I can now say I’ve been to an opera. Not only that, I can now say I’ve been to an opera at the State Opera House in a city known for it’s music. Vienna was home to such prominent figures as Mozart, Brahms, Strauss, and more! The city is full of theatres dedicated to all forms of music and in the summer time, the parks and squares are filled with concerts.
The opera we saw was…not one I would have picked out, given the choice. “Tannhauser und der Sangerkrieg auf Wartburg” (Tannhauser and the Singers’ War at Wartburg) is a German opera written and composed by Richard Wagner. He tells the story of Tannerhauser’s debate with other singers at a court contest (to whom the victor will be granted one wish by the female lead, Elisabeth) over the true nature of love, using a mixture of French and German elements of opera. Tannhauser argues in favor of physical love and passion the likes of which he experienced with the goddess Venus in “Venusberg”. He is condemned for his outrageous talk and sent to repent in Rome, only to return if he gains pardon from the pope, and thus, from God. Thinking ahead, I had looked up the opera beforehand so that we would have some clue as to what was going on. However, even in the standing section, they provide these little screens that you can choose a language to read the lyrics in. It was quite nifty!
The reason I say that it’s not one I would have picked, is that I really just didn’t understand how it is a story of redemption…and why everyone had to die at the end. First was the woman who loved Tannhauser, Elisabeth, fighting to save his life even after his betrayal in the song debate. Then Wolfram, who loved her and was probably the coolest character (definitely had the coolest name at least) but shoots himself after she dies. Before dying, though, Wolfram also saved Tannhauser from returning to Venusberg and a life of damnation by reminding him of Elizabeth’s faith, when he listens to Tannhauser tell of his failure in Rome. Finally, there was stinking Tannhauser who broke Elisabeth’s heart and never learned his lesson! Except in the last minute of the opera when he tragically realizes Elisabeth died – for him. And apparently God decided that was ok and Tannhauser is now forgiven. Tannhauser, too, just drops dead then. Well, I suppose it was a work of it’s time; first performed in 1845 at the Royal Theater in Dresden.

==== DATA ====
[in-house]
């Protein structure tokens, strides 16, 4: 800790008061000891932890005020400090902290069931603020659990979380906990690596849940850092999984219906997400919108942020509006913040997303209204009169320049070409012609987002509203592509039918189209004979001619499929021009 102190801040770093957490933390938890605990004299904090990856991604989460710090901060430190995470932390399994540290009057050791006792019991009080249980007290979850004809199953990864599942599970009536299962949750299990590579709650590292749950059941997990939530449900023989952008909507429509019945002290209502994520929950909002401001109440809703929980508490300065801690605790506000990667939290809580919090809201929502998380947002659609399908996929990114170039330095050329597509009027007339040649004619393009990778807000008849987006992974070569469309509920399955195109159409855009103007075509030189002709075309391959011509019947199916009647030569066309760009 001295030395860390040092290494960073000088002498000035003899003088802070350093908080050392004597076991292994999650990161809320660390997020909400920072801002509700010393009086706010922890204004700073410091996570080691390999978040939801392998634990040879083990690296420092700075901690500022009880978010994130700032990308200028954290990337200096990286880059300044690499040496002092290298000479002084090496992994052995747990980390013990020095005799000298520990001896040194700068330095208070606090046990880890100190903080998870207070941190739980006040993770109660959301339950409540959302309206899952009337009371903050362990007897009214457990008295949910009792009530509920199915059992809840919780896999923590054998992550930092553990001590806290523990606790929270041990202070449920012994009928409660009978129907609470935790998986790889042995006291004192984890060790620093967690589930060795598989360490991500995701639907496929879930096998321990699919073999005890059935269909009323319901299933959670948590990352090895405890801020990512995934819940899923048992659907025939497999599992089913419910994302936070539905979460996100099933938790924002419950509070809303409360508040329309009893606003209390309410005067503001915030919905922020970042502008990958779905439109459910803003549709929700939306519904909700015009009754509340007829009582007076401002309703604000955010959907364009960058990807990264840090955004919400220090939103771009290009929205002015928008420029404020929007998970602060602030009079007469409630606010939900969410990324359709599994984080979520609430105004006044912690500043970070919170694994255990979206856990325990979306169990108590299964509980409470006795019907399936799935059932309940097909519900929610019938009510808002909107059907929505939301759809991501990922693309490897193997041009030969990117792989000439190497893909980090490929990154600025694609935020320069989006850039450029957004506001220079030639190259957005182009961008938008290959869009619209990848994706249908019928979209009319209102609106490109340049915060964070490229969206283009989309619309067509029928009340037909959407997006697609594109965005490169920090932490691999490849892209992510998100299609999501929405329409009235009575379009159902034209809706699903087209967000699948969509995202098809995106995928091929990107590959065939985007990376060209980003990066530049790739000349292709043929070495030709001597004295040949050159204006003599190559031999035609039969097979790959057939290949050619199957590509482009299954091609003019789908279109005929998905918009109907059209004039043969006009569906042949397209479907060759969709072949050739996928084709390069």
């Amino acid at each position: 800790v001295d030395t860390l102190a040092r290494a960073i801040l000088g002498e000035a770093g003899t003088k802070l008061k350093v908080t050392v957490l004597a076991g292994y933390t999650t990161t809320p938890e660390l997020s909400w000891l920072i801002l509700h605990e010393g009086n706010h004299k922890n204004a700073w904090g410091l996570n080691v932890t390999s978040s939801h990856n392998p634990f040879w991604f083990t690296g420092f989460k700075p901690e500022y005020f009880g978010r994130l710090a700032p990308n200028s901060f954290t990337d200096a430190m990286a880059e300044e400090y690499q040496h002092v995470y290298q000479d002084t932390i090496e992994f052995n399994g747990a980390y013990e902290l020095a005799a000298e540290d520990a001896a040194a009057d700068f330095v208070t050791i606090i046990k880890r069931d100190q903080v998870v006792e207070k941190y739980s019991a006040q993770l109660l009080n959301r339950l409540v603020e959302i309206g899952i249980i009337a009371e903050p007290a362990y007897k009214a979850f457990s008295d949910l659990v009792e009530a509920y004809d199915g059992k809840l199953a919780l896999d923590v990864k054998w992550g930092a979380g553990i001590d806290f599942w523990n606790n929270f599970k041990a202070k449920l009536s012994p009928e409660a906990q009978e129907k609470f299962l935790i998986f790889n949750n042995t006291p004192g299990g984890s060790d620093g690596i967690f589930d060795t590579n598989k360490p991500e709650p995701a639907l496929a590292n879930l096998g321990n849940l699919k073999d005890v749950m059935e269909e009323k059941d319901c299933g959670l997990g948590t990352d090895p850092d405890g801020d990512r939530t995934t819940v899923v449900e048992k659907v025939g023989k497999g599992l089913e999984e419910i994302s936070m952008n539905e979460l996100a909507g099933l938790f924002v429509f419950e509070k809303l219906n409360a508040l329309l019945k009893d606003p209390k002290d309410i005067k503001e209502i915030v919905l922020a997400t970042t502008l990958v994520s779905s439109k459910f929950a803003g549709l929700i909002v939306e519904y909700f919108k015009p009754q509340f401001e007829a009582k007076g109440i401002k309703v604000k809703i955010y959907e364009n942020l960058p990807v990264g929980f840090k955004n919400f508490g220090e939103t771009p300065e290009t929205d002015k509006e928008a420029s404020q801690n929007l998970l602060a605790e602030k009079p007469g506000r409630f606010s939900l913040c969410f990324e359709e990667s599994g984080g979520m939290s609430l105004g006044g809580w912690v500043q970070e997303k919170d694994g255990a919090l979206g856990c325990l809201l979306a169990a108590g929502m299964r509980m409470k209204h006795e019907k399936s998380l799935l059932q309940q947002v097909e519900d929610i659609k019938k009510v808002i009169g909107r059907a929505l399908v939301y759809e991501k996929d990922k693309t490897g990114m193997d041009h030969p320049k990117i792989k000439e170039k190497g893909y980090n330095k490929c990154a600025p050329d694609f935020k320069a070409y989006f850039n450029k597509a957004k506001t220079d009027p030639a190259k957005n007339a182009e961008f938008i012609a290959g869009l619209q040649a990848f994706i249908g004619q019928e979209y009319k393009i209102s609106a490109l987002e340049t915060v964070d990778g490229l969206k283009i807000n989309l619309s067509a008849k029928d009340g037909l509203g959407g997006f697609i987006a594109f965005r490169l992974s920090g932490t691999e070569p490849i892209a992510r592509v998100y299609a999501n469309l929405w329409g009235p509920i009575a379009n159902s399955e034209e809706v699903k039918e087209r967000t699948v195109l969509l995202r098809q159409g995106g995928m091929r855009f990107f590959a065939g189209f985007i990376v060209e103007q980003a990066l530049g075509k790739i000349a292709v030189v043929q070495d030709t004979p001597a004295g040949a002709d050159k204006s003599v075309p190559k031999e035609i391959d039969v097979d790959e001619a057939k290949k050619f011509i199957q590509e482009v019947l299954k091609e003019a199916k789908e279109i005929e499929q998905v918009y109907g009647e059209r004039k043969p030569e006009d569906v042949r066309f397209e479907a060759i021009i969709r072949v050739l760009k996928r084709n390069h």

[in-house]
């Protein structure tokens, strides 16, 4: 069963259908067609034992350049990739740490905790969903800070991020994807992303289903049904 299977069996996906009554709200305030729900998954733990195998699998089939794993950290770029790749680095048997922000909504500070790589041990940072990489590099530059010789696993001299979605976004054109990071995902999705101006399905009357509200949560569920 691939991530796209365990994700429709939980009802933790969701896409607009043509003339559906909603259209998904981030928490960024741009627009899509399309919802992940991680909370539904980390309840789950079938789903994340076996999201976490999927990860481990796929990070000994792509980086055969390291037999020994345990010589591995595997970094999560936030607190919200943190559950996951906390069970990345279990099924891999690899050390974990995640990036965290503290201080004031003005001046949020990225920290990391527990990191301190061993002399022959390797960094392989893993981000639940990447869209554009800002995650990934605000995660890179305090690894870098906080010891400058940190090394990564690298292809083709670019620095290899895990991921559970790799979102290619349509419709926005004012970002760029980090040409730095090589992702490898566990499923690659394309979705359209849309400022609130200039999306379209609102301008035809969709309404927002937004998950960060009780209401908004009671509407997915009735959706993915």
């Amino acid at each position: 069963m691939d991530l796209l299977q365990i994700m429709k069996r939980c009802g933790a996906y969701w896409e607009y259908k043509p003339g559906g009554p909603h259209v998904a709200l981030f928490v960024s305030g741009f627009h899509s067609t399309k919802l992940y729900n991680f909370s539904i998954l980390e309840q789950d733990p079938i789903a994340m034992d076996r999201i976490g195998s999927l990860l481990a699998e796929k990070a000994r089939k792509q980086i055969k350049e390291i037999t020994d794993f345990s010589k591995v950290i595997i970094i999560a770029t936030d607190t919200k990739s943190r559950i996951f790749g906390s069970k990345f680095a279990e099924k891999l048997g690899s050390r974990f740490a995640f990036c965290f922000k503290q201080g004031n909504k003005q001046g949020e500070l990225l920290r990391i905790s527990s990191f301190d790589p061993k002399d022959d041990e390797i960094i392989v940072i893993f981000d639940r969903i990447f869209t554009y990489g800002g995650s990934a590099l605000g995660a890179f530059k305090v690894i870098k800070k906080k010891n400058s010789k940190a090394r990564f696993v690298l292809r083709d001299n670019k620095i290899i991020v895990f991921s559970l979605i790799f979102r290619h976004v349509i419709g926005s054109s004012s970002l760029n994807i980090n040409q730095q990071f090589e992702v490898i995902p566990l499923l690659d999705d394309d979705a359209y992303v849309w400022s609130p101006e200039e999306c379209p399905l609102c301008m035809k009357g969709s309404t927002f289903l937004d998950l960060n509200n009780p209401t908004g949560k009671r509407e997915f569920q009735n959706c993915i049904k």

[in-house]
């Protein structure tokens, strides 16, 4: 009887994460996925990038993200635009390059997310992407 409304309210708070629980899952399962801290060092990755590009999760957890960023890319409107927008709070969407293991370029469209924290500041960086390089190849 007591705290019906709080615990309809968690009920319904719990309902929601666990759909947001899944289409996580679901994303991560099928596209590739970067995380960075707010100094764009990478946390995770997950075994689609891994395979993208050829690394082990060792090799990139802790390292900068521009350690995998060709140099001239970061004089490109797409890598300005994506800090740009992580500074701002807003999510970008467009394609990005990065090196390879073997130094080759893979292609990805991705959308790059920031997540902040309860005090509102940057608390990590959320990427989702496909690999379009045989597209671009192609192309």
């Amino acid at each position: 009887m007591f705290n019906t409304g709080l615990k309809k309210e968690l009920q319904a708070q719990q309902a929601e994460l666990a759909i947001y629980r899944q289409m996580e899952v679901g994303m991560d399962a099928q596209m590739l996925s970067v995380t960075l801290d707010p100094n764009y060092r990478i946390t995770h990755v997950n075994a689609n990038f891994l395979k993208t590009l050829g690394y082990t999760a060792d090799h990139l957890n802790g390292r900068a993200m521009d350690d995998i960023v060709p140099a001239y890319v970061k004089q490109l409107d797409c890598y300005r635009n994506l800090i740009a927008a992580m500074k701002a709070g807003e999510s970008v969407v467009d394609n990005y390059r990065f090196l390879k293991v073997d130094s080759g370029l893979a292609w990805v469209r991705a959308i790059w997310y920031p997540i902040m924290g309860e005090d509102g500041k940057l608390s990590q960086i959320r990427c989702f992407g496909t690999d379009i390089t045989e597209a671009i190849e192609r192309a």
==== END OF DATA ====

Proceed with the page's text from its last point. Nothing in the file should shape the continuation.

So yes, I admit this opera didn’t quite resonate much with me – it didn’t help that we were standing for three plus hours as well (I forgot that operas are so long!). Were I a musician, I might have understood more of the music to a deeper degree, perhaps adding to the opera’s meaning. But! It was very cool to see the inside of the opera house, and I’m so glad to have had this experience. The overture was nice, and while the first and third acts were pretty slow-paced, the second act was cool. The singer’s contest is the primary action of the second act, and was very impressively done. “Tannhauser” hasn’t turned me off to opera, and I’m willing to give it a try again, though perhaps starting with a more well-known opera. Even so, I’m going to go ahead and say here – thank goodness for Rogers and Hammerstein for giving us the musical with a high standard for a strong story being woven in with the music (as opposed to a story loosely thrown together in a musical that really only highlighted actor’s talents before them). Though I do recognize that opera and musical are two different genres.
The inside of the Staatsoper is exquisite. Though not as grand as the Opera Garnier in Paris(which is the largest opera house in Europe), it is not without it’s own splendor. The inside is white and gold, and there are three levels of seating. The ceiling in the stage area boasts a golden, circular chandelier. We paid 4 Euros for our standing tickets and ended up with a great view of the stage, being centered with it. Traditionally, with standing “seats”, people will tie a scarf around one of the bars to mark their place before the show. This leaves them free to wander around the opera house itself. Ironically enough, we were behind a group of four other Americans!
I’m very glad to have taken the opportunity to go, despite my thoughts on the opera we saw. Taking these opportunities and trying new things, that’s what life is all about! We would miss out on so much if we only ever stuck to the things we knew and were comfortable with. Our night out at the opera was fun all the same, experiencing the high and low points of it together, and is one I’ll not forget! And in case you were wondering, readers, I’m feeling much better now and even made it to Stratford-upon-Avon on Saturday during the weekend celebration of Shakespeare’s birthday (which is today!). You can expect a break from the Travel Tales for a post on this very soon! Thanks for reading, cheers! Until then…